Prevention Programs & Policies


Prevention interventions can include programs and policies. Programs typically provide education and training directly to students, parents, caregivers, teachers, health care providers or other community members.

The Surgeon General’s Report on Alcohol, Drugs, and Health provides a comprehensive overview of evidence-based prevention programs, some of which include:

Policies include laws and regulations that influence access to and use of substances. For example, policies can:

  • Impose taxes on and raise the cost of alcohol and/or tobacco

  • Restrict access by adolescents

  • Limit who can sell alcohol, tobacco or marijuana (if legal)

  • Limit when and where alcohol, tobacco or marijuana (if legal) can be sold

  • Enforce fines and other penalties for violating the law

  • Limit potency (e.g. amount of nicotine per cigarette)

  • Limit advertising

  • Require warning labels on substances

Robust prevention interventions address risk factors in an individual’s immediate environment, including his or her home, school, workplace, and community. The importance of each environment varies with age, as exposure to substance use and effective messaging changes across development stages from childhood through early adulthood. The most effective prevention interventions coordinate the efforts of stakeholders throughout a community to promote clear and consistent messaging.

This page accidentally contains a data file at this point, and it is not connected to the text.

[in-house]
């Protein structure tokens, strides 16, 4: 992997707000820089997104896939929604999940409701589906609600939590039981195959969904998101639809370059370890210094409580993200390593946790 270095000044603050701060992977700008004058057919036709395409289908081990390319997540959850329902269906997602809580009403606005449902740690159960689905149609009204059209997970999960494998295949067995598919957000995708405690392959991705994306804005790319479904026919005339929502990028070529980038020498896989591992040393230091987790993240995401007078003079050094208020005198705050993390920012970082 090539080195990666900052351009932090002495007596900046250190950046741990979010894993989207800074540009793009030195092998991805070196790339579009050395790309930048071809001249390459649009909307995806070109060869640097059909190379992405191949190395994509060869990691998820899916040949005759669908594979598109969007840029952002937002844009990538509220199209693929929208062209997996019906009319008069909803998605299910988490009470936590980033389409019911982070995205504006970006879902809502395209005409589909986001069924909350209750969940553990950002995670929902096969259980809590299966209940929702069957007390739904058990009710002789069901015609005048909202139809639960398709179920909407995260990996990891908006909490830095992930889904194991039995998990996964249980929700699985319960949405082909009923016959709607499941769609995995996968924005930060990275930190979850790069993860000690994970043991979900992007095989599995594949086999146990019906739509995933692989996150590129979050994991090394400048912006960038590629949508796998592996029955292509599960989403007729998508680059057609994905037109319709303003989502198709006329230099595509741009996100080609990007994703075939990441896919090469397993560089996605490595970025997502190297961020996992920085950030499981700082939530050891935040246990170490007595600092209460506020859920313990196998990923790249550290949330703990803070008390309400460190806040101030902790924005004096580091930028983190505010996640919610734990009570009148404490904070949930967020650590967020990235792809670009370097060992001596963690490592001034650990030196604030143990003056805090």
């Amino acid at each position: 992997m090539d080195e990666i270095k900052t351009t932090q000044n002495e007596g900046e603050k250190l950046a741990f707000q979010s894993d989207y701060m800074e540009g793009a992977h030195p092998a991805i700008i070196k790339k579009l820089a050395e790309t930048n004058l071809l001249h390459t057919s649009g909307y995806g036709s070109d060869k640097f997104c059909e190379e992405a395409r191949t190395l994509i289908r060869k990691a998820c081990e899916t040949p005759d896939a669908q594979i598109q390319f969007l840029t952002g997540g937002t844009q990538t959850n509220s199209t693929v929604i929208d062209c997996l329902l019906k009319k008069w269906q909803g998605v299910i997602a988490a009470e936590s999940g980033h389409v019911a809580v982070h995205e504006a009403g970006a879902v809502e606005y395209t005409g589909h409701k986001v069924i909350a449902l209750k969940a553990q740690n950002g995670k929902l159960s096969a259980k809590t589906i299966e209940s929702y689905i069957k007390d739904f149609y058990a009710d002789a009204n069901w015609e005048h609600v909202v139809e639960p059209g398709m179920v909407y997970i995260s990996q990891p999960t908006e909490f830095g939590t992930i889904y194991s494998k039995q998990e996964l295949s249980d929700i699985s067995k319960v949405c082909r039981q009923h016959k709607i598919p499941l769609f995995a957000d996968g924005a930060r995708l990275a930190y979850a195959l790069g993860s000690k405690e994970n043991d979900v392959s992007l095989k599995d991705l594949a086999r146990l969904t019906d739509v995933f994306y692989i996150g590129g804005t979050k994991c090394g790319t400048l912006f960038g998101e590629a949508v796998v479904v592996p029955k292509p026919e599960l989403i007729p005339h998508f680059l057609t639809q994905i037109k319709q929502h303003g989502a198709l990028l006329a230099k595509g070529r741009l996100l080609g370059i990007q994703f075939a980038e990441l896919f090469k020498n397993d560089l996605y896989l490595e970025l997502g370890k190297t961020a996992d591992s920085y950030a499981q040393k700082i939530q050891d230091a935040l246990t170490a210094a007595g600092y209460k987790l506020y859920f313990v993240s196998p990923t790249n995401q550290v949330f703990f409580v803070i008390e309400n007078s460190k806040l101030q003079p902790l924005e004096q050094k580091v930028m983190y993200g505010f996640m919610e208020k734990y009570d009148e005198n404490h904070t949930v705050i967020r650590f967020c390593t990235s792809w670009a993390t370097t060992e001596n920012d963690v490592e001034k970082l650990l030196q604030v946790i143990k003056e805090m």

Prevention interventions can be directed towards individuals (indicated prevention), groups (selective prevention), or the entire community (universal prevention). For example:



Prevention interventions can also be focused on different stages of substance use or SUDs. Primary prevention aims to prevent people from developing a SUD. Secondary prevention aims to identify people with a SUD early and intervene before the disease progresses. Tertiary prevention aims to prevent people in recovery from having a recurrence of their SUD by providing long-term support and ongoing monitoring.


Each community is unique, and those responsible for selecting prevention programs and policies should choose interventions that are most likely to meet local needs. Community leaders should be reminded to keep the “Prevention Paradox” in mind as they develop prevention strategies. There is a tendency to believe that limited resources should be directed towards those who are already using substances or most at risk of using substances. But research shows that a narrow focus on those at high risk is less effective as it stands to benefit fewer people. Universal approaches that focus on more people who are at lower risk of developing a SUD tend to have a bigger impact on society than selective approaches that focus on those who are at the greatest risk.